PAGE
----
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Biles v. Roby

Court of Appeals of Tennessee, Jackson

August 11, 2017

ALFONZIA BILES, ET AL.
v.
TIFFANY ROBY

          Session June 28, 2017

         Direct Appeal from the Circuit Court for Shelby County No. CT-001050-15 Gina C. Higgins, Judge

         This case involves residential property that was purchased after a foreclosure. The purchaser filed this detainer action against the original homeowners, who refused to vacate the property. The general sessions court ruled in favor of the purchaser, and after a de novo trial in circuit court, the circuit court ruled in favor of the purchaser as well. We do the same. The decision of the circuit court is hereby affirmed and remanded for further proceedings.

         Tenn. R. App. P. 3 Appeal as of Right; Judgment of the Circuit Court Affirmed and Remanded

          Drayton Durell Berkley, Memphis, Tennessee, for the appellants, Alfonzia Biles, and Tonya Biles.

          Brandon Franklin McNary, Memphis, Tennessee, for the appellee, Tiffany Roby.

          Brandon O. Gibson, J., delivered the opinion of the court, in which J. Steven Stafford, P.J., W.S., and Kenny Armstrong, J., joined.

          OPINION

          BRANDON O. GIBSON, JUDGE

         I. Facts & Procedural History

         Alfonzia and Tonya Biles constructed a home in 2005. They executed a deed of trust and promissory note for $223, 840. The original lender was MILA, Inc., a Washington corporation, but the deed of trust was subsequently assigned to U.S. Bank, N.A. Mr. and Mrs. Biles admittedly fell behind on their mortgage payments, and U.S. Bank foreclosed on the property. The foreclosure sale occurred in October 2014, and U.S. Bank purchased the property. U.S. Bank recorded its substitute trustee's deed in November 2014. In December 2014, U.S. Bank filed a detainer action against Mr. and Mrs. Biles in Shelby County Circuit Court, as they refused to vacate the property.

         In February 2015, Tiffany Roby purchased the property from U.S. Bank for $189, 000. U.S. Bank conveyed the property to Ms. Roby by special warranty deed, which was promptly recorded. As Mr. and Mrs. Biles remained in possession of the property, Ms. Roby filed a detainer action against them in Shelby County General Sessions Court. Ms. Roby's detainer action was heard on March 11, 2015, and the general sessions court found that she was entitled to possession of the property.

         The next day, Mr. and Mrs. Biles filed a petition for writs of certiorari and supersedeas seeking de novo review in Shelby County Circuit Court. They asserted that Ms. Roby's detainer action should be dismissed on the basis of prior suit pending due to the detainer action previously filed by U.S. Bank, which still remained pending at that time. Mr. and Mrs. Biles also asserted the defense of wrongful foreclosure and alleged numerous violations of provisions of the deed of trust and federal regulations. For these various reasons, Mr. and Mrs. Biles argued that "all of these transfers, assignments, or endorsements are void and of no effect, " and therefore, Ms. Roby never acquired valid title. U.S. Bank subsequently nonsuited its detainer action against Mr. and Mrs. Biles.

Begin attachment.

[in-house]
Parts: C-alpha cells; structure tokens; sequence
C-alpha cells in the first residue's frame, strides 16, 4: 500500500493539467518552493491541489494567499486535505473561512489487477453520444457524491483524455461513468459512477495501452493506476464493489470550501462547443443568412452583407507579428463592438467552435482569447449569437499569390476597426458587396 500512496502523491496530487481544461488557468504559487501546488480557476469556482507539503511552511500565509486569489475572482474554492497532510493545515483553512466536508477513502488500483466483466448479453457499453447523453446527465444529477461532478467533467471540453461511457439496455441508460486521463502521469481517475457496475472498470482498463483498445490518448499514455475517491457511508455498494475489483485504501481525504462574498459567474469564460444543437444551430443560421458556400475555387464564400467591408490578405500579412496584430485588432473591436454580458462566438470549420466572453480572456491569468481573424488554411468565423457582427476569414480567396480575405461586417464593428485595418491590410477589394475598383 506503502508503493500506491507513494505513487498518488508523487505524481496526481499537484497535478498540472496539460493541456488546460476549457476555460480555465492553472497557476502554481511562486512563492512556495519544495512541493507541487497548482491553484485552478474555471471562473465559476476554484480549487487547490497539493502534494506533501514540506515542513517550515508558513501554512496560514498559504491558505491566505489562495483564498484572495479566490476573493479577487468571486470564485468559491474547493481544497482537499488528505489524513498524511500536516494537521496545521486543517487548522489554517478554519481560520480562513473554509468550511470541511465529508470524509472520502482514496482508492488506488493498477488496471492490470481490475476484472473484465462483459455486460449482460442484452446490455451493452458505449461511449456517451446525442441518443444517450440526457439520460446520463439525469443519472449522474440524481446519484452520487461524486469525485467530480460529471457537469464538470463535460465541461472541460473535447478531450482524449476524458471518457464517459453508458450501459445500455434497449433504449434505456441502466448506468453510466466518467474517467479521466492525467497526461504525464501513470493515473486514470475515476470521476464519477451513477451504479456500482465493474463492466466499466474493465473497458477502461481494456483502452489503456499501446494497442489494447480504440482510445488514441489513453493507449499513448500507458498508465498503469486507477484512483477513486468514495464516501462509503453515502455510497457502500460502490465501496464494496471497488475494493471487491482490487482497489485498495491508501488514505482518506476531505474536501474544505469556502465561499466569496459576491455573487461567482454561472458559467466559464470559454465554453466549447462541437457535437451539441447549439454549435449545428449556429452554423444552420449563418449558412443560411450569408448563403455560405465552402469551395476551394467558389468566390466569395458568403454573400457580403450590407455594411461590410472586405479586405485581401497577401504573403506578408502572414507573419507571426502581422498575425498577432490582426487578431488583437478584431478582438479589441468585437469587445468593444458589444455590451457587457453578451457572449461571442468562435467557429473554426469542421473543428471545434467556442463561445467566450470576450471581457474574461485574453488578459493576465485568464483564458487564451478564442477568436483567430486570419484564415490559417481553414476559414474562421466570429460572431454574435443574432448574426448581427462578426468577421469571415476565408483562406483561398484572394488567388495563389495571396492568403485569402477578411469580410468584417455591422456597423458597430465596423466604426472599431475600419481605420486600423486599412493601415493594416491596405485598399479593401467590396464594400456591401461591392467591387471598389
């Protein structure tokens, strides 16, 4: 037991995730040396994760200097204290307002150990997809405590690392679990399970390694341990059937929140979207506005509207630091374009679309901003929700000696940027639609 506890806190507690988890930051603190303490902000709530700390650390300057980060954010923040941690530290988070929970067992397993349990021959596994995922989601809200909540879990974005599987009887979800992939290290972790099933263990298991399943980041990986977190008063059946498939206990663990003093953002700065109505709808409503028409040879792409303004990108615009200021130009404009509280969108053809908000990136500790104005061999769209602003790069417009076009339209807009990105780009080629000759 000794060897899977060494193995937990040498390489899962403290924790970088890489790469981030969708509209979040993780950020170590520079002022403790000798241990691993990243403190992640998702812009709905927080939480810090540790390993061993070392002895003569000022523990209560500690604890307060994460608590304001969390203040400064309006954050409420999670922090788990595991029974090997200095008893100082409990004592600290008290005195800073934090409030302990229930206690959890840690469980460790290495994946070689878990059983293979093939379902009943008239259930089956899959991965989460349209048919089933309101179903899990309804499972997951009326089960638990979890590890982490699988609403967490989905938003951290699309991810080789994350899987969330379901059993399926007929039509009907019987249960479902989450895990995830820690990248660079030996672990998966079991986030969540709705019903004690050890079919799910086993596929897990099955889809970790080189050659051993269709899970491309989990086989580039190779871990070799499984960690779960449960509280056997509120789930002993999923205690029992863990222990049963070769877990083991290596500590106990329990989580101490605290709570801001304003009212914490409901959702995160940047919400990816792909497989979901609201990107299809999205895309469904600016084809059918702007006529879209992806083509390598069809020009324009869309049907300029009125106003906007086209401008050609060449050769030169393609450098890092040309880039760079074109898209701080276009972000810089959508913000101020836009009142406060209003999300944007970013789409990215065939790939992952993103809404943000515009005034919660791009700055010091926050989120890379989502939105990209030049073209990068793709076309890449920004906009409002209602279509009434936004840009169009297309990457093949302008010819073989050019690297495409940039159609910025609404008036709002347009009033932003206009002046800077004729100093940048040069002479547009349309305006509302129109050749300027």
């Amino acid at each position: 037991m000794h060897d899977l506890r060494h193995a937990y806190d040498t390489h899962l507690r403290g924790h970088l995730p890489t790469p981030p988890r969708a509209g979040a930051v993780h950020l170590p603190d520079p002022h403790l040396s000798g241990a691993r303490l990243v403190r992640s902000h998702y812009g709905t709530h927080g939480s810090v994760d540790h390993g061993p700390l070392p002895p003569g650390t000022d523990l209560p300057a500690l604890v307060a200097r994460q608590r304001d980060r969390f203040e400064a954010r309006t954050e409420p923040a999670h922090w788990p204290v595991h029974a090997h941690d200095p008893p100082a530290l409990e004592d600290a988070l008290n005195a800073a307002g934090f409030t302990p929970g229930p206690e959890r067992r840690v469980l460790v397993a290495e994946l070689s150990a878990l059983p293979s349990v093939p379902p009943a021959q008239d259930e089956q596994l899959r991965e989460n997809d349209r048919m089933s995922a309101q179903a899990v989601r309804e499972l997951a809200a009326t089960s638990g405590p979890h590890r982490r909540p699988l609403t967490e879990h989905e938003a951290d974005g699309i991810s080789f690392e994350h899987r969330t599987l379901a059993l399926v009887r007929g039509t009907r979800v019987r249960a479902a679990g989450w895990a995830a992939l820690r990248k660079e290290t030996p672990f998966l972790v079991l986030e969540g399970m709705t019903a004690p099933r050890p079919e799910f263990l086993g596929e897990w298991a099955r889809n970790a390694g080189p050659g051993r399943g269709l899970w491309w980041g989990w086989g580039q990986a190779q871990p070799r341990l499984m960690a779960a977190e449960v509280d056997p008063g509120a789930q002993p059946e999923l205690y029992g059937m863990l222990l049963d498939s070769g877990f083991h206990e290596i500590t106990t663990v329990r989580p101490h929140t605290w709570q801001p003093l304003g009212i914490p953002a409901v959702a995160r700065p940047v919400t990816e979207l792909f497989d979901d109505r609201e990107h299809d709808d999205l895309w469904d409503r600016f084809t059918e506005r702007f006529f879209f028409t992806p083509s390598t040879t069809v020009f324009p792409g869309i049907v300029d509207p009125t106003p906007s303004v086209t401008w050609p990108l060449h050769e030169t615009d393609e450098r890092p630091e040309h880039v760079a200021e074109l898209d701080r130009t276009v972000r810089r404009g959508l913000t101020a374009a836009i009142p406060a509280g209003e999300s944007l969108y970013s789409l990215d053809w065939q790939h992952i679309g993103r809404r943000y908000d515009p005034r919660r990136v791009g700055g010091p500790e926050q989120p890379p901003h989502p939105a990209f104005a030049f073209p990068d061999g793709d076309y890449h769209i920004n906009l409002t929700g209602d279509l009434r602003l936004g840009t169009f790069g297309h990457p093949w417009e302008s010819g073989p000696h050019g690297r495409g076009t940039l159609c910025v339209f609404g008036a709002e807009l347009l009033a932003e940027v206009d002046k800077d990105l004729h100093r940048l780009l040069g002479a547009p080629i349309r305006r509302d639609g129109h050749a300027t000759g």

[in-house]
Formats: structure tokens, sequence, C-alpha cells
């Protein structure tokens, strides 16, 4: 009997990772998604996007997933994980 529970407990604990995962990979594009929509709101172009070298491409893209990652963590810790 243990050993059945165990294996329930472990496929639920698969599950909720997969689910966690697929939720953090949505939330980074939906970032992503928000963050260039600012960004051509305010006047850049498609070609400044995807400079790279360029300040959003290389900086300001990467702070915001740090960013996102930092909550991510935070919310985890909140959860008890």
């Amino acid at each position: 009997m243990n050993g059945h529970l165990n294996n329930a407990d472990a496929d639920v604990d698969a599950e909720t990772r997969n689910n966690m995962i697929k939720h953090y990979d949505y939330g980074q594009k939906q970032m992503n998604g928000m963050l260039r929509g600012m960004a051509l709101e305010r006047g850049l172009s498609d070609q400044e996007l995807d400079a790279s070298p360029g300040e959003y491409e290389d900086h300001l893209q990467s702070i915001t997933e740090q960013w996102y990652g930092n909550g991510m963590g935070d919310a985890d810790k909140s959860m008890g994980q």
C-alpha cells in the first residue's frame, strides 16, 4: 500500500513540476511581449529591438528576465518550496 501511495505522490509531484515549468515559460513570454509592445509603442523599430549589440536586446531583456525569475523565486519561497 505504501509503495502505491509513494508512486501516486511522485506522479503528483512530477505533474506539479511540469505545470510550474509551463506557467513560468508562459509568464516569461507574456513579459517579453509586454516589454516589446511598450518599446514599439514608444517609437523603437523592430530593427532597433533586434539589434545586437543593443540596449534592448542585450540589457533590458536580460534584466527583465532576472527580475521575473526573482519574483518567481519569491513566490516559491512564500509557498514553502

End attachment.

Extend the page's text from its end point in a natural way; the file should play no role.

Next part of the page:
The circuit court ordered the clerk to issue both writs, staying execution of the general sessions court's judgment in favor of Ms. Roby pending further orders of the circuit court. The case was tried in circuit court on September 2, 2015. Three witnesses testified: Mrs. Biles, Ms. Roby, and the vice president of a bank, who was tendered by Ms. Roby as an expert witness in the area of mortgage banking. At the conclusion of the testimony, the trial court took the matter under advisement. The trial judge announced her ruling in favor of Ms. Roby on February 15, 2016, and entered a written order on March 31, 2016.[1] For reasons that will be discussed in detail below, the trial court rejected each of the arguments set forth by Mr. and Mrs. Biles to challenge the validity of the foreclosure, assignments, and instruments. The trial court concluded that U.S. Bank validly acquired title to the property and that title to the property ultimately vested in the subsequent purchaser, Ms. Roby. The court ruled that Ms. Roby was entitled to possession of the property as the valid owner of the fee simple interest in the property.

         Mr. and Mrs. Biles timely filed a motion to alter or amend, which was denied. They subsequently filed a notice of appeal to this Court.

         II. Issues Presented

         Mr. and Mrs. Biles present the following issues, as we perceive them, for review on appeal:

1. Was the foreclosure sale void due to the lack of evidence that U.S. Bank transmitted a valid acceleration letter to Mr. and Mrs. Biles;
2. Was the foreclosure sale void due to the loan modification package submitted by Mr. and Mrs. Biles;
3. Did Ms. Roby fail to establish her chain of title;
4. Did U.S. Bank have the right to enforce the promissory note;
5. Is the note a negotiable instrument;
6. Did Ms. Roby fail to establish that she was a bona fide ...

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